Can Big Data Change Who You Are?
Rick Smolan is a photographer who used to work for National Geographic and Time and the creator of the Day in the Life series.
Rick Smolan: Last year at the World Economic Forum there were a number of people talking about the fact that they see big data as a new asset class. I think Zack Bogue, who is Marissa Mayer’s husband, was telling us about this also. When we were doing research, he and Marissa were both incredibly helpful to us in kind of conceptualizing the whole project.
There’s a story in the book about a gentleman who has a pacemaker; it’s a wireless pacemaker, so throughout his day the data from his heart is transmitted to his doctor, and he actually spent time looking at his exercise, his nutrition, his alcohol consumption, and he wanted to find out whether there is some correlation between his other activities and when his pacemaker kicked in. So he called the manufacture saying, “Could I get a copy of the last six months of my heart data?” and they said, "Sorry, sir, this is proprietary." He said, “Wait a second. This is my heart. You have been collecting information about my heart; I want a copy of the information.” They have refused to give it to him.
What I love about the story is it kind of makes you think, well, wait a second, why is it that my browser history is being sold to the highest advertiser, there’s credit card companies selling the data about what I’m consuming, everybody’s trading in all the data that I’m creating, and here’s a guy who - someone is actually recording his heartbeat and when his pacemaker kicks in, and yet we don’t have access to most of this, we have no control over who’s using it. It’s very valuable, and yet, we as the people manufacturing it don’t seem to have any say over who's using it or what they're doing with it. And I think that’s got to change. I think that we have to have the ability to decide what we share and what we don’t.
I read recently that there was a credit card company that admitted that they were actually looking at people‘s Facebook profiles and that people that were listening to rap music were given a lower credit rating score because somehow, statistically, people listen to rap music were somehow a more of a credit risk. My twelve year old listens to rap music. The fact that there are algorithms and programs out there that are making decisions about my ability to get credit, that I have no idea on what I’m being judged by, what books I read, who I talk to, what music I’m listening to. This is very scary stuff.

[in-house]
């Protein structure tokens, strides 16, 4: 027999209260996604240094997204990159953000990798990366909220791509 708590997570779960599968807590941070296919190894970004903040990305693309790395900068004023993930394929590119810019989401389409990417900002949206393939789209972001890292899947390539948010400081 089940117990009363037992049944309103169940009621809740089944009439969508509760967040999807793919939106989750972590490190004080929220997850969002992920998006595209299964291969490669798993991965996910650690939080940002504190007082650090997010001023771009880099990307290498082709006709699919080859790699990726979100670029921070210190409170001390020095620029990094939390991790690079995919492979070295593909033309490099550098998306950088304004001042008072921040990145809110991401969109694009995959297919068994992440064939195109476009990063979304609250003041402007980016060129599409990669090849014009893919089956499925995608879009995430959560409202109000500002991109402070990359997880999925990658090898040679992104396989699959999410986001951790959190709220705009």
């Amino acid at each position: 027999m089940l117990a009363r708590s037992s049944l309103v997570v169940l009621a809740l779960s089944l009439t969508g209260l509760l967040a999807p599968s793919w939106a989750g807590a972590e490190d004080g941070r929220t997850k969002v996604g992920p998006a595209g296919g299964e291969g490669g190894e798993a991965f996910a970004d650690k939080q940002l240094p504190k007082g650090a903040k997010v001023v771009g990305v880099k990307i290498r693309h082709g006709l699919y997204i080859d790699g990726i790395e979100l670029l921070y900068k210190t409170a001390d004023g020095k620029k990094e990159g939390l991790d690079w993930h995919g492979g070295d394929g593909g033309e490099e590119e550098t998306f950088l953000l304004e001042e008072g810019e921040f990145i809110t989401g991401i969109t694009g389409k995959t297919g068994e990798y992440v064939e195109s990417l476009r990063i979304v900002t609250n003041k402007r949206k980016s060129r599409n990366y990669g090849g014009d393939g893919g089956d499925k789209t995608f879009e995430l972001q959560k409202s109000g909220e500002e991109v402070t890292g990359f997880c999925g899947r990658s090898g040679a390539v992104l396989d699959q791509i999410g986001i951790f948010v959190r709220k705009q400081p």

The whole point of doing this Human Face of Big Data project, which was sponsored, by the way, by EMC, one of the largest players in the big data space, but they - I’m a journalist, so they had no right of review or censorship. They didn’t even see this project 'til the book and the iPad app came out. They basically gave us the ability to kind of start this global conversation. . . .
A lot of my friends in the journalism world, who are hearing about big data for the first time, have said to me, well, is this just a big promotion for big data? Is it just, yay, big data’s going to solve all of our problems? My response has been that every time there’s a new tool, whether it's Internet or cell phones or anything else, all these things can be used for good or evil. Technology is neutral; it depends on how it’s used. So I think that what I’m trying to do, what I’m hoping that the Human Face of Big Data project will do, is to get people talking and thinking about this in a way that perhaps is thought provoking and disturbing and exciting. I mean, there’s a lot of stories in the book where you go, that’s so cool; that’s wonderful. I love this!
A lot of people believe that the ability to measure - instead of doing a random sampling, which is what we used to do; we used to go out and ask people, twenty thousand people a question, and they would say, this is what everybody thinks. We're able to do much more nuance now. We're almost able to poll people all over the world at the same time.
There’s five million people now that carry cell phones, particularly in the developing world. So we're actually - a lot of people have been speculating that soon we may be able to actually measure the heartbeat of everybody on earth simultaneously, which is kind of a fascinating idea. What would that mean if you could actually listen to this global heartbeat and actually sense this pattern of behavior across the planet in the course of a day? I mean, in a way Twitter has become that. Twitter has become sort of a new way of sort of listening in on the conversation in real time.
So, there’s a lot of questions out there. Big data is a brand new tool; we’ve never seen anything quite like this before, and I hope people will turn the pages of the book and want to share the stories with each other.
Directed / Produced by
Jonathan Fowler & Elizabeth Rodd
We have generated a huge amount of information, which is very cheap to collect. But we are now able to see patterns and develop a new understanding of data. This gives us the potential to change our behavior.